Our job now in the College is to find effective ways to share these innovations, connect up and consolidate good practices across schools and use them to shape University agendas and policy.

So if you haven’t yet had a chance to see the PAR report for your program, ask your Program Manager for a copy. Chances are it tells an interesting story.


[1] As Carl Rogers wrote in 1960, admittedly in a different context, “the facts are always friendly, every bit of evidence one can acquire, in any area, leads one that much closer to what is true”. (p.25) I’m aware that in the area of Program Review the data are often hotly contested; much of the data are lag and response rates are often low. But that deserves another post…


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We’re Back! – Welcome

RMITB1

RMIT Francis Ormond Building, Melbourne. Photo Credit jwbenwell @ flickr.com

Hi and welcome back to the teaching tomtom for 2015: The drum on learning and teaching: helping you navigate the tertiary education landscape.

The Learning and Teaching and Digital Learning Groups in the College of Design and Social Context (DSC) are all now back on deck and ready to beat the drum on the teaching tomtom.

This week we just want to say “Hi, we’re back!” and to let our academic and teaching staff at RMIT know who their Learning & Teaching Advisors are, as well as to introduce our new Digital Learning team.

Before the teaching tom tom gets down to weekly posts on issues of learning and teaching in the tertiary sector, we must say hello to the many sessonal lecturers, teachers and tutors. RMIT University has approximately 80,000 students, and as we are a university of design and technology, we pride ourselves with our involvement with industry. Sessional staff are the backbone to our industry connections. Current practitioners, as teachers and tutors, keep our programs and courses on target and connected. Students are exposed to current knowledge and practices in their respective disciplines. This keeps everything fresh, up-to-date and relevant.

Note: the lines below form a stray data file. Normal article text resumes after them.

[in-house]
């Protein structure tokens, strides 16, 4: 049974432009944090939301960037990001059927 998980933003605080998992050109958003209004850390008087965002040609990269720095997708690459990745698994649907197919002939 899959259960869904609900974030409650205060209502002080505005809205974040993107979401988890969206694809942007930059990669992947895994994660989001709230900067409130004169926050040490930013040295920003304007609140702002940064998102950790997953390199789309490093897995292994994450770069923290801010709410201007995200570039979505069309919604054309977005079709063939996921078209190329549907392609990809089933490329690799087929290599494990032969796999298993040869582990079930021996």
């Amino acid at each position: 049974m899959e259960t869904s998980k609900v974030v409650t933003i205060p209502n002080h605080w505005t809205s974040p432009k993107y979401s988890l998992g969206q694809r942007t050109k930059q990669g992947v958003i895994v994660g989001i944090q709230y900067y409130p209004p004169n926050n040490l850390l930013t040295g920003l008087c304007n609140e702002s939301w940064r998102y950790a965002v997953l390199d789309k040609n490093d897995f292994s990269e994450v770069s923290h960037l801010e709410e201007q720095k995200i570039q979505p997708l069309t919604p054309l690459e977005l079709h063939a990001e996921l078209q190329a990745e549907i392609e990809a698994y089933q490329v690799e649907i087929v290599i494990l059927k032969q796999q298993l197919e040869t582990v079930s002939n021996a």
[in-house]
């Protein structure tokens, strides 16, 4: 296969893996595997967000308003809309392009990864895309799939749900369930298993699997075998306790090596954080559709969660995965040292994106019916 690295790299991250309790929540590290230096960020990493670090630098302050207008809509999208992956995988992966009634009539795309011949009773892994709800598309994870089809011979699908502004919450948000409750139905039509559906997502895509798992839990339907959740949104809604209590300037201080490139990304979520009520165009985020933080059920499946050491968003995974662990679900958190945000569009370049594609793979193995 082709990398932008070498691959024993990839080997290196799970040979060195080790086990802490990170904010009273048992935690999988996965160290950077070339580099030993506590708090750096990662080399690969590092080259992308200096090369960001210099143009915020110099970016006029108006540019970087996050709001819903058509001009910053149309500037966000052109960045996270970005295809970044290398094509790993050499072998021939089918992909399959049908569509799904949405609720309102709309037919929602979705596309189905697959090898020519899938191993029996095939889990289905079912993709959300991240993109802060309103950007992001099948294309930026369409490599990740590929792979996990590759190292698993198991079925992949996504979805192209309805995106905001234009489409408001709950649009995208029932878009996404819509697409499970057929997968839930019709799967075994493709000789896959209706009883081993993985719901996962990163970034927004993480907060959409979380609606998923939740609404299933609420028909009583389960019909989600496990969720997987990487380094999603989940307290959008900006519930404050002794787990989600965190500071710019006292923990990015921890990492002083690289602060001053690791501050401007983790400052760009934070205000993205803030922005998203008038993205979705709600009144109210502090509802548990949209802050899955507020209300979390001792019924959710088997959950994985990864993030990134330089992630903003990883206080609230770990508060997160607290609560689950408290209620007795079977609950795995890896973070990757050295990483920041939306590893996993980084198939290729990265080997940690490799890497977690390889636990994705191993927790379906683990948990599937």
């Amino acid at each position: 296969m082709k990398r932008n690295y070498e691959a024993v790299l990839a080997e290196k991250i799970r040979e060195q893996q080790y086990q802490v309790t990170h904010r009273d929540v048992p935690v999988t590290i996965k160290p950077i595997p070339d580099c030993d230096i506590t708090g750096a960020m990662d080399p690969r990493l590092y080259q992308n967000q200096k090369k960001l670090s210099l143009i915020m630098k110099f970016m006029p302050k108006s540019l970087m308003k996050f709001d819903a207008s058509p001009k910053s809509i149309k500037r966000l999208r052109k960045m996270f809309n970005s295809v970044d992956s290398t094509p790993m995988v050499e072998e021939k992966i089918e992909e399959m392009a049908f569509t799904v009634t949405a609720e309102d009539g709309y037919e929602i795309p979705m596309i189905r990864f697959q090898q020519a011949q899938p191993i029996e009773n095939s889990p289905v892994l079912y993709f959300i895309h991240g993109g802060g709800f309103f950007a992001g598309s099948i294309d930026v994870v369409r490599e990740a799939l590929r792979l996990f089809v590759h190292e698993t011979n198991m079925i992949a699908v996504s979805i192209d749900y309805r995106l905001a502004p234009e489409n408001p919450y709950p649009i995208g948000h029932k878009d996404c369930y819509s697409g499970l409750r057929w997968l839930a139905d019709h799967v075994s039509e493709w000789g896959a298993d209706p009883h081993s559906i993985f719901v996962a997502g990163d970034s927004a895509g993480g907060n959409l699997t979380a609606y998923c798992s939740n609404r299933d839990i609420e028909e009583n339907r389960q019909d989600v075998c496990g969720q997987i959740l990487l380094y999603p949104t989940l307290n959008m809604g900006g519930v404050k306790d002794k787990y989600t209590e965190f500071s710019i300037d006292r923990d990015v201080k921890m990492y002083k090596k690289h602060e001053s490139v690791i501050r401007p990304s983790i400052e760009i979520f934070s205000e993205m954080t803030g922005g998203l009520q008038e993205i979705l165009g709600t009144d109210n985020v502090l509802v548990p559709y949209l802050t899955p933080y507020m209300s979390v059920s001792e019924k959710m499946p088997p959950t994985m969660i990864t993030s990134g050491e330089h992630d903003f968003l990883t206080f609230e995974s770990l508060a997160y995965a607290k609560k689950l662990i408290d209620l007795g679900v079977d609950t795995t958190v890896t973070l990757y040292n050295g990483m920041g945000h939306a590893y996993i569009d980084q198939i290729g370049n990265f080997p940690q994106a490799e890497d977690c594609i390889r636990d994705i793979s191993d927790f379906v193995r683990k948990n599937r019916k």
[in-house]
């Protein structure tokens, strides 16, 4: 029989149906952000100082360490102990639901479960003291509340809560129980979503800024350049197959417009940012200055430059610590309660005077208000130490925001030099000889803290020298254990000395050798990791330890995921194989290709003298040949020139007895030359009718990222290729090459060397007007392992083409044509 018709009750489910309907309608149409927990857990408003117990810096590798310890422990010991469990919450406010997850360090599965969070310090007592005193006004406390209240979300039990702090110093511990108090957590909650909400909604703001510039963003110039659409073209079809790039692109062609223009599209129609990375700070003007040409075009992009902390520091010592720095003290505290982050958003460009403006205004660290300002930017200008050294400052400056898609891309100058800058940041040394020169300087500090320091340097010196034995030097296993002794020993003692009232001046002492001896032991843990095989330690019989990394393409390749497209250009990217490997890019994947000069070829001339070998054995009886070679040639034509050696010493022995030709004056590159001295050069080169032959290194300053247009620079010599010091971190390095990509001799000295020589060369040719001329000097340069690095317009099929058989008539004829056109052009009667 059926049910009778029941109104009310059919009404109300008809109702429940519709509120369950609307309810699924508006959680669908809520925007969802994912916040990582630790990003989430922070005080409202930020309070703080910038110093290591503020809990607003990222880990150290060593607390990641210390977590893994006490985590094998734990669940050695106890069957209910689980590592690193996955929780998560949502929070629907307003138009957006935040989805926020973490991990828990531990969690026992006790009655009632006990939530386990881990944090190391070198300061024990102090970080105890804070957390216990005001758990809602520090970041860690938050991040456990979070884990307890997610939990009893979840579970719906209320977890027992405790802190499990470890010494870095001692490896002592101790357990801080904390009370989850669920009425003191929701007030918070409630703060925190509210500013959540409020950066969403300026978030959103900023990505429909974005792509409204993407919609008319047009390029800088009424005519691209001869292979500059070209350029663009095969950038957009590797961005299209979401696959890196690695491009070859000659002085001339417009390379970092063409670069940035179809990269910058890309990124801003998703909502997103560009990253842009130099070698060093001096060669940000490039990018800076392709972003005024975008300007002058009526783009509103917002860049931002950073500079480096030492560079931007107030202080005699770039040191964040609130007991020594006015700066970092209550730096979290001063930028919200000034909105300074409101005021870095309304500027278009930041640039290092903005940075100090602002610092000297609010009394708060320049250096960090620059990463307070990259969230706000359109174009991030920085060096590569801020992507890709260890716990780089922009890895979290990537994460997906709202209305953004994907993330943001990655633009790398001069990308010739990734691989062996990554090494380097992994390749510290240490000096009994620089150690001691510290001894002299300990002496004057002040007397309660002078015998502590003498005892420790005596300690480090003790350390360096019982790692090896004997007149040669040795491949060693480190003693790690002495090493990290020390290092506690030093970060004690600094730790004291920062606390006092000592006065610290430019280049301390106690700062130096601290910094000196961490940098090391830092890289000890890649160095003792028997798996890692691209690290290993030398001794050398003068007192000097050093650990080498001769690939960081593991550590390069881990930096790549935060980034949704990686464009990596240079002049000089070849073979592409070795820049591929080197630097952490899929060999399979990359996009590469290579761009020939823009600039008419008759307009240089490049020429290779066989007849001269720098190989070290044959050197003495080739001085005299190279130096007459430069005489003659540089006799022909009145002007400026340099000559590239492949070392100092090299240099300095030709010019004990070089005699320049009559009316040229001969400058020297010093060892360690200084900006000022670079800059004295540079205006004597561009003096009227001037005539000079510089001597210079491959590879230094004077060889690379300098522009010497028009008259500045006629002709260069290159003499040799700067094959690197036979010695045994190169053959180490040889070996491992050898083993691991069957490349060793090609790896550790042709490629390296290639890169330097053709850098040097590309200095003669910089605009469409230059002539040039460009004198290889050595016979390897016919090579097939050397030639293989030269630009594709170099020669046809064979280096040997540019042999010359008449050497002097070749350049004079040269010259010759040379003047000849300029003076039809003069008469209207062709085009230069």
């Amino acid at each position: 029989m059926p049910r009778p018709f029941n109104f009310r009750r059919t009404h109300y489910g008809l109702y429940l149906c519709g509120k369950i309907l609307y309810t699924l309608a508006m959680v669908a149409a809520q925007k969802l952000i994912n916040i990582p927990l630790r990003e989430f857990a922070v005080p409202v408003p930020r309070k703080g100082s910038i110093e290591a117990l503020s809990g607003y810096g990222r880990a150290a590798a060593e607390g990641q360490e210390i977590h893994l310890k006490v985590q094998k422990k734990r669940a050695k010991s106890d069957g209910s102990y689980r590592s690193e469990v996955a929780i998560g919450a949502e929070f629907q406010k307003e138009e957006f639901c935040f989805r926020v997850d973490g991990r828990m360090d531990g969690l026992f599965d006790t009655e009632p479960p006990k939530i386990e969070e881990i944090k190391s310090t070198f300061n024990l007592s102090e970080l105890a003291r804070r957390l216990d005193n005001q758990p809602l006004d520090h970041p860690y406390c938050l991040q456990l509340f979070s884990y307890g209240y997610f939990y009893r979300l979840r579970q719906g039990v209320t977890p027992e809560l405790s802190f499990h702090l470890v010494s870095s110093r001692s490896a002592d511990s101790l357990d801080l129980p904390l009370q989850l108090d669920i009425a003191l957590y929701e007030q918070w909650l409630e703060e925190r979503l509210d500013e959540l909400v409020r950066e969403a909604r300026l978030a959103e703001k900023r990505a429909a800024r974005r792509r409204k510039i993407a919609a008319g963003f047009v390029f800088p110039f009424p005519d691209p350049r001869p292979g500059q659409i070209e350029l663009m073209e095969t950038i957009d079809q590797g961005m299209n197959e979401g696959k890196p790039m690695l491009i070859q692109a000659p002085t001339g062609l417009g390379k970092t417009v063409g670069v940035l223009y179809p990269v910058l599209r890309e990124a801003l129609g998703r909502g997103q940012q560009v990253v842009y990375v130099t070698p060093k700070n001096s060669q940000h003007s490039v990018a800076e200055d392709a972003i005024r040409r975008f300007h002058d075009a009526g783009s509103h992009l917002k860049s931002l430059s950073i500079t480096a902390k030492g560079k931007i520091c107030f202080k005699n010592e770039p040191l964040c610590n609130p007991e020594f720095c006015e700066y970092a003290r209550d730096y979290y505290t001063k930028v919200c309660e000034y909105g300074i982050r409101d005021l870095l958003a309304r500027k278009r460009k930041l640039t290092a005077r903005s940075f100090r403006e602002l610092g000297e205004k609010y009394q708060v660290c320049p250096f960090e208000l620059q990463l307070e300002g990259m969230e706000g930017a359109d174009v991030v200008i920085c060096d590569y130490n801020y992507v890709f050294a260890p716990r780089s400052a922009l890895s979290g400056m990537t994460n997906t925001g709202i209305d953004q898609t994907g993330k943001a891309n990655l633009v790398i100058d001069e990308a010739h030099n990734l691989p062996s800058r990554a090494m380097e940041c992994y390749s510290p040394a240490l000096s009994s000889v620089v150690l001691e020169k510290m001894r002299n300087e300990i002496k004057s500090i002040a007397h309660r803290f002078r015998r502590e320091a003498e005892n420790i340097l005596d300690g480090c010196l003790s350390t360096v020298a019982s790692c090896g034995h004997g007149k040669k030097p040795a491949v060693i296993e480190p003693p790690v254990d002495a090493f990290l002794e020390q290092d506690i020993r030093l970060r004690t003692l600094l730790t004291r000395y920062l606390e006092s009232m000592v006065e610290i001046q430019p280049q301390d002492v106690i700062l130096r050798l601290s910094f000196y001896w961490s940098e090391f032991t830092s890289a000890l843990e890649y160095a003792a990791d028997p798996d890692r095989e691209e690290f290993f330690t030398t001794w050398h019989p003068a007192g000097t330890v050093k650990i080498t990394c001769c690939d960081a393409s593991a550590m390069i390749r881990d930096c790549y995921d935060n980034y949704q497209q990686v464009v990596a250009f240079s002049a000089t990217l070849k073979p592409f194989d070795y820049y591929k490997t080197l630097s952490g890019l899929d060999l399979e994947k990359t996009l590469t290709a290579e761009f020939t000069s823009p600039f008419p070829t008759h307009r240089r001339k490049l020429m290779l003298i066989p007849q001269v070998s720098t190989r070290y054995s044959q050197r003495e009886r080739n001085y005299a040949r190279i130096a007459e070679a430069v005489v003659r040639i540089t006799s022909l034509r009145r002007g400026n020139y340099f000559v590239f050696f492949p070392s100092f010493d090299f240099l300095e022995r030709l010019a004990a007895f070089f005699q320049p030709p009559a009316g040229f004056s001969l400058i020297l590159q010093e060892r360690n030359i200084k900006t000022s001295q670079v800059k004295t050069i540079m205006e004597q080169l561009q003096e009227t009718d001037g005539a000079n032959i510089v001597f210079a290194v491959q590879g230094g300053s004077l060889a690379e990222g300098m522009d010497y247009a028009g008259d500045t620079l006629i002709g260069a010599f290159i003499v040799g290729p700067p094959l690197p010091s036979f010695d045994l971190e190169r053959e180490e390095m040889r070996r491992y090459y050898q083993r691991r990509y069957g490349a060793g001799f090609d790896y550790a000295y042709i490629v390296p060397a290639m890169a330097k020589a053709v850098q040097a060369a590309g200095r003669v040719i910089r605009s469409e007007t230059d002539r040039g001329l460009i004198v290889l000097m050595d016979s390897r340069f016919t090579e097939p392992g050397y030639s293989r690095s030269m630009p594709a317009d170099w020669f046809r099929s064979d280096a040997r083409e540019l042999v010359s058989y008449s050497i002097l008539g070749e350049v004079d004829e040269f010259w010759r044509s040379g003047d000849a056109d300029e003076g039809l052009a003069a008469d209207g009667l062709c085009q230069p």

We hope to make all our sessional staff feel at home and support you to feel fully equipped to lecture and teach students, sometimes after a hard day at your normal job. To that end the Design and Social Context College have run induction sessions for sessionals; one for Vocational Education teachers and another for Higher Education tutors and lecturers. From the feedback, these were a great success. Please bookmark this page http://www1.rmit.edu.au/dsc/sessionalstaff which has a wealth of resources for sessional staff.

This year we also welcome the Digital Learning Team to the college a new group dedicated to education development and support in the online space. They will be posting to the tomtom this year and also have a blog you may wish to follow at digitallearnteam.wordpress.com

We publish the tomtom every Thursday afternoon Melbourne time (UTC +10) during the Australian academic year. We look forward to your contributions and we hope you’ll comment or even write a post.

Guest writers are always welcome, so whether you are from RMIT or not, please contact us at teachingtomtom@rmit.edu.au for details.

RMIT University, College of Design and Social Context: Learning and Teaching Group and Digital Learning Team

Associate Professor Andrea Chester Deputy Pro Vice-Chancellor, Learning & Teaching
Learning and Teaching
John Benwell Principal Advisor, Learning & Teaching:    School of Architecture and Design
Angela Clarke Senior Advisor, Learning & Teaching: School of Art
Melanie Williams Senior Advisor, Learning & Teaching: School of Education
Kellyann Geurts Senior Advisor, Learning & Teaching: School of Fashion and Textiles
Meredith Seaman Senior Advisor, Learning & Teaching: College Projects
Ruth Moeller Senior Advisor, Learning & Teaching: School of Media and Communication
Dallas Wingrove Senior Advisor, Learning & Teaching: School of Property, Construction and Project Management
Helen McLean Senior Advisor, Learning & Teaching: Higher Education
Jane McGlashan Senior Advisor, Learning & Teaching: Vocational Education
Digital Learning
Angela Nicolettou Manager, Digital Learning Team
Erika Beljaars-Harris Senior Coordinator, Digital Learning Design
Howard Errey Senior Coordinator, Digital Learning Design
Cathy Leahy Project Officer, eLearning
Leigh Blackall Educational Developer, GLbD
Andrea Mclagan Educational Developer, GLbD

Please feel free to contact your School’s Learning & Teaching Advisor for assistance during the year.


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Time to Celebrate, Reflect and Rest

This week John Benwell, Principal Advisor Learning and Teaching, College of Design and Social Context wraps up for 2014.

The seats are all empty, as holidays begin. Photo Credit, jwbenwell@flickr

The seats are all empty, as holidays begin at RMIT University. Photo Credit: jwbenwell@flickr

 

The tables are all free in the cafeteria, and there is a strange quietness around the university as students prepare to graduate next week.

For all our northern hemisphere readers, it may seem odd that the teaching tomtom is now having a break until late February 2015. We have just completed our academic year here in Australia, and so with the combination of holidays and good summer weather, we take a break from work and reflect and recover from another busy year.